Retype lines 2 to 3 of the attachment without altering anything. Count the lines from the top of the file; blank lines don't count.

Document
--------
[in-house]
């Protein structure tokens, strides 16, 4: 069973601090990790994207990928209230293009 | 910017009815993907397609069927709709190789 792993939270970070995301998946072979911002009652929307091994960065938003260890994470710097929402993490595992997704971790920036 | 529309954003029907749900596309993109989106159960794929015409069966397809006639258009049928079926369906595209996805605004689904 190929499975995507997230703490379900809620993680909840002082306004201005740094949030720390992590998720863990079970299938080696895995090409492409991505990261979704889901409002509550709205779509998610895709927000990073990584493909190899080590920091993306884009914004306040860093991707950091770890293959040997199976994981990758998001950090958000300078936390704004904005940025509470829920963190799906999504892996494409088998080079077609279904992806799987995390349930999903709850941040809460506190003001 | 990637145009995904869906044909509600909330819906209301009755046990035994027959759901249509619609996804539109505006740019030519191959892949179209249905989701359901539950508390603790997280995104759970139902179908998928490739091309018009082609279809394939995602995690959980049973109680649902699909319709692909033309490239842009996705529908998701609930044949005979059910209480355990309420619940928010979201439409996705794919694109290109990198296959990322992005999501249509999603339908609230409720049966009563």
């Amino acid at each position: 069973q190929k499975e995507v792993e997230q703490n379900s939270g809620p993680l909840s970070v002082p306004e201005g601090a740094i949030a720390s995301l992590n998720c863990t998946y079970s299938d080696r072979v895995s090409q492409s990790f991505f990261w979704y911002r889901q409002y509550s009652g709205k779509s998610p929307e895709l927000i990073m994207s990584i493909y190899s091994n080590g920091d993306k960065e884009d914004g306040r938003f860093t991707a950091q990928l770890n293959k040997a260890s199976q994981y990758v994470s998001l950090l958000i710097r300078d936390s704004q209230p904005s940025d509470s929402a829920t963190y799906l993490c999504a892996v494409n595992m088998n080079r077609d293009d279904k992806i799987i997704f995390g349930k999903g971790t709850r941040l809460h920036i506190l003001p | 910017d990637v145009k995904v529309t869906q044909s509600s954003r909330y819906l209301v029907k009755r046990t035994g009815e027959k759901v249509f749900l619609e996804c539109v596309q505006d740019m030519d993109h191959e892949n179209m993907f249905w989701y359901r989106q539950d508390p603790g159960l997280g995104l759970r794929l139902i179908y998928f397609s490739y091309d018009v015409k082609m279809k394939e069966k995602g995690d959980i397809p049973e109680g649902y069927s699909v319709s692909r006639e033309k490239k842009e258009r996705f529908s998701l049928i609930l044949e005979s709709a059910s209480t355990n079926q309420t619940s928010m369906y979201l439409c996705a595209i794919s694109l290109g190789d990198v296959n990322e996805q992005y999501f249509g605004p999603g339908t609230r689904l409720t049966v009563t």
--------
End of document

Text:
């Protein structure tokens, strides 16, 4: 069973601090990790994207990928209230293009 | 910017009815993907397609069927709709190789 792993939270970070995301998946072979911002009652929307091994960065938003260890994470710097929402993490595992997704971790920036 | 529309954003029907749900596309993109989106159960794929015409069966397809006639258009049928079926369906595209996805605004689904 190929499975995507997230703490379900809620993680909840002082306004201005740094949030720390992590998720863990079970299938080696895995090409492409991505990261979704889901409002509550709205779509998610895709927000990073990584493909190899080590920091993306884009914004306040860093991707950091770890293959040997199976994981990758998001950090958000300078936390704004904005940025509470829920963190799906999504892996494409088998080079077609279904992806799987995390349930999903709850941040809460506190003001 | 990637145009995904869906044909509600909330819906209301009755046990035994027959759901249509619609996804539109505006740019030519191959892949179209249905989701359901539950508390603790997280995104759970139902179908998928490739091309018009082609279809394939995602995690959980049973109680649902699909319709692909033309490239842009996705529908998701609930044949005979059910209480355990309420619940928010979201439409996705794919694109290109990198296959990322992005999501249509999603339908609230409720049966009563």
């Amino acid at each position: 069973q190929k499975e995507v792993e997230q703490n379900s939270g809620p993680l909840s970070v002082p306004e201005g601090a740094i949030a720390s995301l992590n998720c863990t998946y079970s299938d080696r072979v895995s090409q492409s990790f991505f990261w979704y911002r889901q409002y509550s009652g709205k779509s998610p929307e895709l927000i990073m994207s990584i493909y190899s091994n080590g920091d993306k960065e884009d914004g306040r938003f860093t991707a950091q990928l770890n293959k040997a260890s199976q994981y990758v994470s998001l950090l958000i710097r300078d936390s704004q209230p904005s940025d509470s929402a829920t963190y799906l993490c999504a892996v494409n595992m088998n080079r077609d293009d279904k992806i799987i997704f995390g349930k999903g971790t709850r941040l809460h920036i506190l003001p | 910017d990637v145009k995904v529309t869906q044909s509600s954003r909330y819906l209301v029907k009755r046990t035994g009815e027959k759901v249509f749900l619609e996804c539109v596309q505006d740019m030519d993109h191959e892949n179209m993907f249905w989701y359901r989106q539950d508390p603790g159960l997280g995104l759970r794929l139902i179908y998928f397609s490739y091309d018009v015409k082609m279809k394939e069966k995602g995690d959980i397809p049973e109680g649902y069927s699909v319709s692909r006639e033309k490239k842009e258009r996705f529908s998701l049928i609930l044949e005979s709709a059910s209480t355990n079926q309420t619940s928010m369906y979201l439409c996705a595209i794919s694109l290109g190789d990198v296959n990322e996805q992005y999501f249509g605004p999603g339908t609230r689904l409720t049966v009563t």